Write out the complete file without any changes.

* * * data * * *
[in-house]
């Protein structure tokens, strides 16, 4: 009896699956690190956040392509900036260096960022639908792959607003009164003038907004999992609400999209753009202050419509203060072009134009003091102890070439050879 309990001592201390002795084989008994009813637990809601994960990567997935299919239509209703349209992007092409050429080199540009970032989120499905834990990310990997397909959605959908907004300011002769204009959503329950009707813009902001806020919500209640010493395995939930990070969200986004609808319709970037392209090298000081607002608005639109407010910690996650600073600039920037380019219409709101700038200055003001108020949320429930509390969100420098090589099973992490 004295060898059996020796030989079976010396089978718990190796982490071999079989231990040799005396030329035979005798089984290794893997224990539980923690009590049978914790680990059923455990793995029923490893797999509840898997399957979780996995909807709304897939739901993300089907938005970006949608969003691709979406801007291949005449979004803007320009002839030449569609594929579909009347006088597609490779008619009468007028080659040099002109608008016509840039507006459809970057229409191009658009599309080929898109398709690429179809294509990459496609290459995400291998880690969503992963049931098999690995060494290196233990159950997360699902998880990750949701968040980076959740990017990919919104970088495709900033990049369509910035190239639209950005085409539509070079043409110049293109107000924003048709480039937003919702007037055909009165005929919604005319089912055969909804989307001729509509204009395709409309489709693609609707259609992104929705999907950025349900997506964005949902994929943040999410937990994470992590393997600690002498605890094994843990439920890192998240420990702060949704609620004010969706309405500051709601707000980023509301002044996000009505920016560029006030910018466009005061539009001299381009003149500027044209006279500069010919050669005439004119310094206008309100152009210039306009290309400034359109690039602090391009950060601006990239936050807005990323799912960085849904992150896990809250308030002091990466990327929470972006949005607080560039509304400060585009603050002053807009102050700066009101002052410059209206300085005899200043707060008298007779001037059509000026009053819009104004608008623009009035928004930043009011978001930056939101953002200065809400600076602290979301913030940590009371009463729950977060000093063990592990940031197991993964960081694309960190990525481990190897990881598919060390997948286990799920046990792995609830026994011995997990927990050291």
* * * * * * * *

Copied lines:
[in-house]
């Protein structure tokens, strides 16, 4: 009896699956690190956040392509900036260096960022639908792959607003009164003038907004999992609400999209753009202050419509203060072009134009003091102890070439050879 309990001592201390002795084989008994009813637990809601994960990567997935299919239509209703349209992007092409050429080199540009970032989120499905834990990310990997397909959605959908907004300011002769204009959503329950009707813009902001806020919500209640010493395995939930990070969200986004609808319709970037392209090298000081607002608005639109407010910690996650600073600039920037380019219409709101700038200055003001108020949320429930509390969100420098090589099973992490 004295060898059996020796030989079976010396089978718990190796982490071999079989231990040799005396030329035979005798089984290794893997224990539980923690009590049978914790680990059923455990793995029923490893797999509840898997399957979780996995909807709304897939739901993300089907938005970006949608969003691709979406801007291949005449979004803007320009002839030449569609594929579909009347006088597609490779008619009468007028080659040099002109608008016509840039507006459809970057229409191009658009599309080929898109398709690429179809294509990459496609290459995400291998880690969503992963049931098999690995060494290196233990159950997360699902998880990750949701968040980076959740990017990919919104970088495709900033990049369509910035190239639209950005085409539509070079043409110049293109107000924003048709480039937003919702007037055909009165005929919604005319089912055969909804989307001729509509204009395709409309489709693609609707259609992104929705999907950025349900997506964005949902994929943040999410937990994470992590393997600690002498605890094994843990439920890192998240420990702060949704609620004010969706309405500051709601707000980023509301002044996000009505920016560029006030910018466009005061539009001299381009003149500027044209006279500069010919050669005439004119310094206008309100152009210039306009290309400034359109690039602090391009950060601006990239936050807005990323799912960085849904992150896990809250308030002091990466990327929470972006949005607080560039509304400060585009603050002053807009102050700066009101002052410059209206300085005899200043707060008298007779001037059509000026009053819009104004608008623009009035928004930043009011978001930056939101953002200065809400600076602290979301913030940590009371009463729950977060000093063990592990940031197991993964960081694309960190990525481990190897990881598919060390997948286990799920046990792995609830026994011995997990927990050291």